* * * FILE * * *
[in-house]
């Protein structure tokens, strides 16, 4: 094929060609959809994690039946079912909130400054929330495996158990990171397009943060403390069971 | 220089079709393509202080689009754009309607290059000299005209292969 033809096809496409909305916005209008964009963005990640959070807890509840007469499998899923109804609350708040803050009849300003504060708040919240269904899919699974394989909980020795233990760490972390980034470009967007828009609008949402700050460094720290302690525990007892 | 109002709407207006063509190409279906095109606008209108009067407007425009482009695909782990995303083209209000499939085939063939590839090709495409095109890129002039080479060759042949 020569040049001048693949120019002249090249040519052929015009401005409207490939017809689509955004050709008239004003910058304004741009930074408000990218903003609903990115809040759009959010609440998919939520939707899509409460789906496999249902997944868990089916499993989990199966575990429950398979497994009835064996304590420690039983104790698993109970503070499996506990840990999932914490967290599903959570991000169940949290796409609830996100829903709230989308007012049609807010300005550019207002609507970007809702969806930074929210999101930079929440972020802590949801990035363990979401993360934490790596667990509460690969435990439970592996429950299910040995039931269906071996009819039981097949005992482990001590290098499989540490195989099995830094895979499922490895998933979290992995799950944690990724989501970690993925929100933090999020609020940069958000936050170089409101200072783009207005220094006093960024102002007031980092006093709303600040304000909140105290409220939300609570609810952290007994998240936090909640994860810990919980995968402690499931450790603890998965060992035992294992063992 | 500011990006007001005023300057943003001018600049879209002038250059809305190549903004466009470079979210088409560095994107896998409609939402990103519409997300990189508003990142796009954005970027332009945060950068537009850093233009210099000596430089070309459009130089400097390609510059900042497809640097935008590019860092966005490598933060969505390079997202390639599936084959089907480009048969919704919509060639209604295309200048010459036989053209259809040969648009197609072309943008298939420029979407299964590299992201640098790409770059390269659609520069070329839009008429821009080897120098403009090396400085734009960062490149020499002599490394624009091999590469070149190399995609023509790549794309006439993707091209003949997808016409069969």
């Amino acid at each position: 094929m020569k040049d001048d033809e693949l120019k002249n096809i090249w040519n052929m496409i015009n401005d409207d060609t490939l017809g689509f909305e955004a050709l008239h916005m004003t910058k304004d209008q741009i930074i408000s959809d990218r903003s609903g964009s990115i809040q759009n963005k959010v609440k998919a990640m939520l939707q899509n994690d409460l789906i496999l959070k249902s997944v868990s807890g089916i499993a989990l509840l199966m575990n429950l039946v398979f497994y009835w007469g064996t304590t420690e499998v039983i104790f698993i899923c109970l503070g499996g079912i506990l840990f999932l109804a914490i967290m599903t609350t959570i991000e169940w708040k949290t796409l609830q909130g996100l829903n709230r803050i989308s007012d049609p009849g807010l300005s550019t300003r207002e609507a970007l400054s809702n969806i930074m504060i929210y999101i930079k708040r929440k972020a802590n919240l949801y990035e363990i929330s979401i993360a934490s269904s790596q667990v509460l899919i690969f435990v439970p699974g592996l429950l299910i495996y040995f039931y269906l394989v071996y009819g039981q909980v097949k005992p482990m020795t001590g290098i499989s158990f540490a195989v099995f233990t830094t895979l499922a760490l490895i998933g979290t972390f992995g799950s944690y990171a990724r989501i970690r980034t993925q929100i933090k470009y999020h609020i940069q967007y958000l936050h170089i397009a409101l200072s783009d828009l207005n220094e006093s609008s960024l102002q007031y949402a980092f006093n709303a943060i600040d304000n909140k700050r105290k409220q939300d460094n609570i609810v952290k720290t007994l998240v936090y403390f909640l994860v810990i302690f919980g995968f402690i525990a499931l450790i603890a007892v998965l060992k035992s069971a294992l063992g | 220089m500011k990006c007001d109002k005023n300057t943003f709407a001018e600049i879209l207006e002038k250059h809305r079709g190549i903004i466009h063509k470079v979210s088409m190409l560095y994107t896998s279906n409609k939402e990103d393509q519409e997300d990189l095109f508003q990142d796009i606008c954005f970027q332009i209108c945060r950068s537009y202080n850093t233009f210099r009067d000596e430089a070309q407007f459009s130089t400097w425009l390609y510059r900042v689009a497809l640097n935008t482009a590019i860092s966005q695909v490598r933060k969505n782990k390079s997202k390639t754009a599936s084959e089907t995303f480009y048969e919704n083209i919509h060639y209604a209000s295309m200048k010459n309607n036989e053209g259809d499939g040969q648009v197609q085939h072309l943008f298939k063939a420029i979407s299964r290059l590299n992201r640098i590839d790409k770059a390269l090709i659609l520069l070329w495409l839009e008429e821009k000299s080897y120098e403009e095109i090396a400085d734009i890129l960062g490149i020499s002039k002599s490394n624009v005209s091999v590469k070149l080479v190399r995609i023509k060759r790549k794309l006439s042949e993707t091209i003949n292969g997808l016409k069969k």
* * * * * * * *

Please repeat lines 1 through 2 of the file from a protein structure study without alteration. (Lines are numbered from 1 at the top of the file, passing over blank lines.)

[in-house]
């Protein structure tokens, strides 16, 4: 094929060609959809994690039946079912909130400054929330495996158990990171397009943060403390069971 | 220089079709393509202080689009754009309607290059000299005209292969 033809096809496409909305916005209008964009963005990640959070807890509840007469499998899923109804609350708040803050009849300003504060708040919240269904899919699974394989909980020795233990760490972390980034470009967007828009609008949402700050460094720290302690525990007892 | 109002709407207006063509190409279906095109606008209108009067407007425009482009695909782990995303083209209000499939085939063939590839090709495409095109890129002039080479060759042949 020569040049001048693949120019002249090249040519052929015009401005409207490939017809689509955004050709008239004003910058304004741009930074408000990218903003609903990115809040759009959010609440998919939520939707899509409460789906496999249902997944868990089916499993989990199966575990429950398979497994009835064996304590420690039983104790698993109970503070499996506990840990999932914490967290599903959570991000169940949290796409609830996100829903709230989308007012049609807010300005550019207002609507970007809702969806930074929210999101930079929440972020802590949801990035363990979401993360934490790596667990509460690969435990439970592996429950299910040995039931269906071996009819039981097949005992482990001590290098499989540490195989099995830094895979499922490895998933979290992995799950944690990724989501970690993925929100933090999020609020940069958000936050170089409101200072783009207005220094006093960024102002007031980092006093709303600040304000909140105290409220939300609570609810952290007994998240936090909640994860810990919980995968402690499931450790603890998965060992035992294992063992 | 500011990006007001005023300057943003001018600049879209002038250059809305190549903004466009470079979210088409560095994107896998409609939402990103519409997300990189508003990142796009954005970027332009945060950068537009850093233009210099000596430089070309459009130089400097390609510059900042497809640097935008590019860092966005490598933060969505390079997202390639599936084959089907480009048969919704919509060639209604295309200048010459036989053209259809040969648009197609072309943008298939420029979407299964590299992201640098790409770059390269659609520069070329839009008429821009080897120098403009090396400085734009960062490149020499002599490394624009091999590469070149190399995609023509790549794309006439993707091209003949997808016409069969």